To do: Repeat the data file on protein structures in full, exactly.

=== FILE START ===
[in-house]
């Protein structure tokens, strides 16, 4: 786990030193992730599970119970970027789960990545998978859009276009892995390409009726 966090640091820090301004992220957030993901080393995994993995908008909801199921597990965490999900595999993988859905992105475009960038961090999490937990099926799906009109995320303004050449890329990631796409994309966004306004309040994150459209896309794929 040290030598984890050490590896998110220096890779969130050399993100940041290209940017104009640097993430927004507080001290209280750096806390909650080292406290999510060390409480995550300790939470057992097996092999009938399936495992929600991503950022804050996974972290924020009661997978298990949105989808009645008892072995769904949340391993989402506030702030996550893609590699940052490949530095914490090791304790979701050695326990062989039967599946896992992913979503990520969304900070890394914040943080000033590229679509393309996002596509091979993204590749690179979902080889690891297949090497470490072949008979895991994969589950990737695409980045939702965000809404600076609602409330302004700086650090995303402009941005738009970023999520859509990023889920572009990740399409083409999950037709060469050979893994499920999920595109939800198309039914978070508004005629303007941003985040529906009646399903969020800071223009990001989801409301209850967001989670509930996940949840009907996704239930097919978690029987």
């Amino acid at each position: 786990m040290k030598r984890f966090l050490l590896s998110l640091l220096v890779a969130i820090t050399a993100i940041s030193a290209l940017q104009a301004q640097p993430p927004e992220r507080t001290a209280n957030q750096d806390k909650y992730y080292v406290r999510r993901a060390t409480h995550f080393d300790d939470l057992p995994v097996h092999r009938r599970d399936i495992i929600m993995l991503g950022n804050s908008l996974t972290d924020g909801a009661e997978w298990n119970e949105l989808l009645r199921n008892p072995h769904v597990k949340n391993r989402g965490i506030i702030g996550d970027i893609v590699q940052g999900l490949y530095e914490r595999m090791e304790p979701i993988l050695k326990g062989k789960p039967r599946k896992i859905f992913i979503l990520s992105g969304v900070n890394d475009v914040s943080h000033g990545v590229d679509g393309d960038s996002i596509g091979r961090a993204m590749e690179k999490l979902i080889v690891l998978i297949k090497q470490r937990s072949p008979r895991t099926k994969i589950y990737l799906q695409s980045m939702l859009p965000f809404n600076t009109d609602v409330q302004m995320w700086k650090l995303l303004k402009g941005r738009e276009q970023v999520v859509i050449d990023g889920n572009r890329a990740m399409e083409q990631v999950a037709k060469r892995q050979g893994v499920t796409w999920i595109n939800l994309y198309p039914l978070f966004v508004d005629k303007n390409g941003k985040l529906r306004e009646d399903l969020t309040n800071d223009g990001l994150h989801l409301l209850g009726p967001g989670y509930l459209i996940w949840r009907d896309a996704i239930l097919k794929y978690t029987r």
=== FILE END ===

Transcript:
[in-house]
């Protein structure tokens, strides 16, 4: 786990030193992730599970119970970027789960990545998978859009276009892995390409009726 966090640091820090301004992220957030993901080393995994993995908008909801199921597990965490999900595999993988859905992105475009960038961090999490937990099926799906009109995320303004050449890329990631796409994309966004306004309040994150459209896309794929 040290030598984890050490590896998110220096890779969130050399993100940041290209940017104009640097993430927004507080001290209280750096806390909650080292406290999510060390409480995550300790939470057992097996092999009938399936495992929600991503950022804050996974972290924020009661997978298990949105989808009645008892072995769904949340391993989402506030702030996550893609590699940052490949530095914490090791304790979701050695326990062989039967599946896992992913979503990520969304900070890394914040943080000033590229679509393309996002596509091979993204590749690179979902080889690891297949090497470490072949008979895991994969589950990737695409980045939702965000809404600076609602409330302004700086650090995303402009941005738009970023999520859509990023889920572009990740399409083409999950037709060469050979893994499920999920595109939800198309039914978070508004005629303007941003985040529906009646399903969020800071223009990001989801409301209850967001989670509930996940949840009907996704239930097919978690029987």
């Amino acid at each position: 786990m040290k030598r984890f966090l050490l590896s998110l640091l220096v890779a969130i820090t050399a993100i940041s030193a290209l940017q104009a301004q640097p993430p927004e992220r507080t001290a209280n957030q750096d806390k909650y992730y080292v406290r999510r993901a060390t409480h995550f080393d300790d939470l057992p995994v097996h092999r009938r599970d399936i495992i929600m993995l991503g950022n804050s908008l996974t972290d924020g909801a009661e997978w298990n119970e949105l989808l009645r199921n008892p072995h769904v597990k949340n391993r989402g965490i506030i702030g996550d970027i893609v590699q940052g999900l490949y530095e914490r595999m090791e304790p979701i993988l050695k326990g062989k789960p039967r599946k896992i859905f992913i979503l990520s992105g969304v900070n890394d475009v914040s943080h000033g990545v590229d679509g393309d960038s996002i596509g091979r961090a993204m590749e690179k999490l979902i080889v690891l998978i297949k090497q470490r937990s072949p008979r895991t099926k994969i589950y990737l799906q695409s980045m939702l859009p965000f809404n600076t009109d609602v409330q302004m995320w700086k650090l995303l303004k402009g941005r738009e276009q970023v999520v859509i050449d990023g889920n572009r890329a990740m399409e083409q990631v999950a037709k060469r892995q050979g893994v499920t796409w999920i595109n939800l994309y198309p039914l978070f966004v508004d005629k303007n390409g941003k985040l529906r306004e009646d399903l969020t309040n800071d223009g990001l994150h989801l409301l209850g009726p967001g989670y509930l459209i996940w949840r009907d896309a996704i239930l097919k794929y978690t029987r």